By La Prensa Latina
Dhaka, May 26 (EFE).- Rohingya refugees Wednesday urged the United Nations to put pressure on Myanmar for citizenship and safe return to their homeland a day after UN General Assembly President Volkan Bozkir arrived in Bangladesh for a two-day trip.
Bozkir, the president of the 75th session of the General Assembly, visited the refugee camp in southeast Cox’s Bazar district Wednesday, deputy commissioner for refugees Mohammad Shamsuddoha said.
Shamsuddoha said the UNGA president spent half an hour at the camp and met with some 30 refugees.“Rohingyas requested the UN General Assembly to put pressure (on Myanmar) about their citizenship and take steps to ensure their safe, dignified and voluntary repatriation to Myanmar,” said the officials.
Shamsuddoha was among senior Bangladeshi and UN officials who accompanied Bozkir during the visit to the camp, defying stormy weather.
Speaking at a program in Dhaka on Tuesday, Bozkir expressed his concern about the humanitarian implications of the Feb.1 military coup in Myanmar and urged for an immediate end to violence in the Southeast Asian nation.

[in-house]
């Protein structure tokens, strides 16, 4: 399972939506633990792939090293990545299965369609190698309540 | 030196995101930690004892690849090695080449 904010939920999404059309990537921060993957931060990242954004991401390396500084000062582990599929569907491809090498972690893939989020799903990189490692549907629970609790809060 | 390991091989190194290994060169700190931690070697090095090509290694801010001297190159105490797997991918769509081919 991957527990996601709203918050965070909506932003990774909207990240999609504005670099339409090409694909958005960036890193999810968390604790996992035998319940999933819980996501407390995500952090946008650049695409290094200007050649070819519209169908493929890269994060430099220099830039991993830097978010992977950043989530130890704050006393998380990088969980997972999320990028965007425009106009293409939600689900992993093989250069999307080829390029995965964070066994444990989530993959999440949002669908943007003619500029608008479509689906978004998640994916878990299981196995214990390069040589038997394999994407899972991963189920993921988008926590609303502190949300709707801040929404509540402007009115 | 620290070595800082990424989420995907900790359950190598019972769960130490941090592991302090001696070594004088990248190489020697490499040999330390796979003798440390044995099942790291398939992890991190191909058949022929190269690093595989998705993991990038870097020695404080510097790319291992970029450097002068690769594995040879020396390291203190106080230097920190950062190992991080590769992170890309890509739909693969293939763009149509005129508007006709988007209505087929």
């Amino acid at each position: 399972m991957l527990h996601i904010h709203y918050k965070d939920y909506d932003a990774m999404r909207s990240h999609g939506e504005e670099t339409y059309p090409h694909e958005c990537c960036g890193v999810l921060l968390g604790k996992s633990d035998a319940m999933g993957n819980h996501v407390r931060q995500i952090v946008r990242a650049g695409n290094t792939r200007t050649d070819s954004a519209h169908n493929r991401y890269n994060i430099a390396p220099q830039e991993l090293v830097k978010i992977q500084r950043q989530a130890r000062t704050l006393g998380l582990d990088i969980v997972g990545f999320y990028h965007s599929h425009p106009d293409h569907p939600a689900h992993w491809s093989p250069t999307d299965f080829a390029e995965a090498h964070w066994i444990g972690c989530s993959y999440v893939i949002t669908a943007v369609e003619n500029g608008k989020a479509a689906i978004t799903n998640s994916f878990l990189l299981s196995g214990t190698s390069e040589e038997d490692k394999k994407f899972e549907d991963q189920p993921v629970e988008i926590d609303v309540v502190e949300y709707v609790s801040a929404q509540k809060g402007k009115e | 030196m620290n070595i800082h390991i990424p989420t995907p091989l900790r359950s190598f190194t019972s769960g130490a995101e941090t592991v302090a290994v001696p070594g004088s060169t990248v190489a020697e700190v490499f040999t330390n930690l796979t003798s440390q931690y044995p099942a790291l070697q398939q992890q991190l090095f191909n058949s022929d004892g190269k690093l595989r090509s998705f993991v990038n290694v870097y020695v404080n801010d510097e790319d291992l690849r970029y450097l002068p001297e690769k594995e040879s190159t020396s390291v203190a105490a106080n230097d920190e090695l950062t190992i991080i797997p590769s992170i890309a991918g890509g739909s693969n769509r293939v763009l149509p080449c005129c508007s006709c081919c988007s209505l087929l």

He recalled an International Court of Justice order which asked Myanmar to do everything possible to prevent the genocide of the Rohingyas.
“This order retains its urgency and should not be forgotten as we face new challenges relating to the coup and its violent aftermath,” he said.
The ICJ in January granted a series of emergency steps requested by the mainly Muslim African state of The Gambia under the 1948 Genocide Convention.
The court said Myanmar must “take all measures within its power to prevent the commission of all acts” described by the convention.
The UNGA president said Myanmar must secure the safety and security of the Rohingya and other minorities in the country.
“Their basic rights, including to citizenship, and the creation of conditions conducive to the voluntary, safe, dignified and sustainable return of all Rohingya refugees must be respected,” he said.
Nearly 738,000 Rohingya refugees are living in camps in Bangladesh since Aug. 25, 2017, following a wave of persecution and violence in Myanmar that the UN has described as a textbook example of ethnic cleansing and possible genocide.